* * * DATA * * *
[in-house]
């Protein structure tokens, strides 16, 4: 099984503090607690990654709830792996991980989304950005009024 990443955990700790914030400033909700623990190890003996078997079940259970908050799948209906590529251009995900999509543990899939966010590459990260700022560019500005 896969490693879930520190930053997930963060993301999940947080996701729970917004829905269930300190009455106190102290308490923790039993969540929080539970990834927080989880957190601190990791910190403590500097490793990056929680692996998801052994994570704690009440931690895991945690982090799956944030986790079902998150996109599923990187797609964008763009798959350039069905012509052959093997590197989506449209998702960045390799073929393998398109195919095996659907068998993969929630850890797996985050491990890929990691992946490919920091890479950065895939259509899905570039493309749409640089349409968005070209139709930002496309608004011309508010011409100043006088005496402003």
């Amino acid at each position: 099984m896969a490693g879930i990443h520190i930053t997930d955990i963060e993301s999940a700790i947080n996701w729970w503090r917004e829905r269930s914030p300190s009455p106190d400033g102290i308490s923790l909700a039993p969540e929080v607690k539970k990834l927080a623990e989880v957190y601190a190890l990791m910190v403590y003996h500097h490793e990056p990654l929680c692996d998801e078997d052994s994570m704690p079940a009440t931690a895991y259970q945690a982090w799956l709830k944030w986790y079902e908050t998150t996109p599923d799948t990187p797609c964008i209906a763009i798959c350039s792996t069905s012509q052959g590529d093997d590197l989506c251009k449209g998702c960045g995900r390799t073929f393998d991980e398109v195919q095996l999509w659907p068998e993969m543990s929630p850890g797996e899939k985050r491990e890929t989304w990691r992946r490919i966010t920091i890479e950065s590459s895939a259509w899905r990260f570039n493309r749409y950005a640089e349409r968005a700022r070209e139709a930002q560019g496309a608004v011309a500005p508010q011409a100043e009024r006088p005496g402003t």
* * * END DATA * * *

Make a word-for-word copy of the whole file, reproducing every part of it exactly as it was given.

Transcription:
[in-house]
């Protein structure tokens, strides 16, 4: 099984503090607690990654709830792996991980989304950005009024 990443955990700790914030400033909700623990190890003996078997079940259970908050799948209906590529251009995900999509543990899939966010590459990260700022560019500005 896969490693879930520190930053997930963060993301999940947080996701729970917004829905269930300190009455106190102290308490923790039993969540929080539970990834927080989880957190601190990791910190403590500097490793990056929680692996998801052994994570704690009440931690895991945690982090799956944030986790079902998150996109599923990187797609964008763009798959350039069905012509052959093997590197989506449209998702960045390799073929393998398109195919095996659907068998993969929630850890797996985050491990890929990691992946490919920091890479950065895939259509899905570039493309749409640089349409968005070209139709930002496309608004011309508010011409100043006088005496402003």
């Amino acid at each position: 099984m896969a490693g879930i990443h520190i930053t997930d955990i963060e993301s999940a700790i947080n996701w729970w503090r917004e829905r269930s914030p300190s009455p106190d400033g102290i308490s923790l909700a039993p969540e929080v607690k539970k990834l927080a623990e989880v957190y601190a190890l990791m910190v403590y003996h500097h490793e990056p990654l929680c692996d998801e078997d052994s994570m704690p079940a009440t931690a895991y259970q945690a982090w799956l709830k944030w986790y079902e908050t998150t996109p599923d799948t990187p797609c964008i209906a763009i798959c350039s792996t069905s012509q052959g590529d093997d590197l989506c251009k449209g998702c960045g995900r390799t073929f393998d991980e398109v195919q095996l999509w659907p068998e993969m543990s929630p850890g797996e899939k985050r491990e890929t989304w990691r992946r490919i966010t920091i890479e950065s590459s895939a259509w899905r990260f570039n493309r749409y950005a640089e349409r968005a700022r070209e139709a930002q560019g496309a608004v011309a500005p508010q011409a100043e009024r006088p005496g402003t």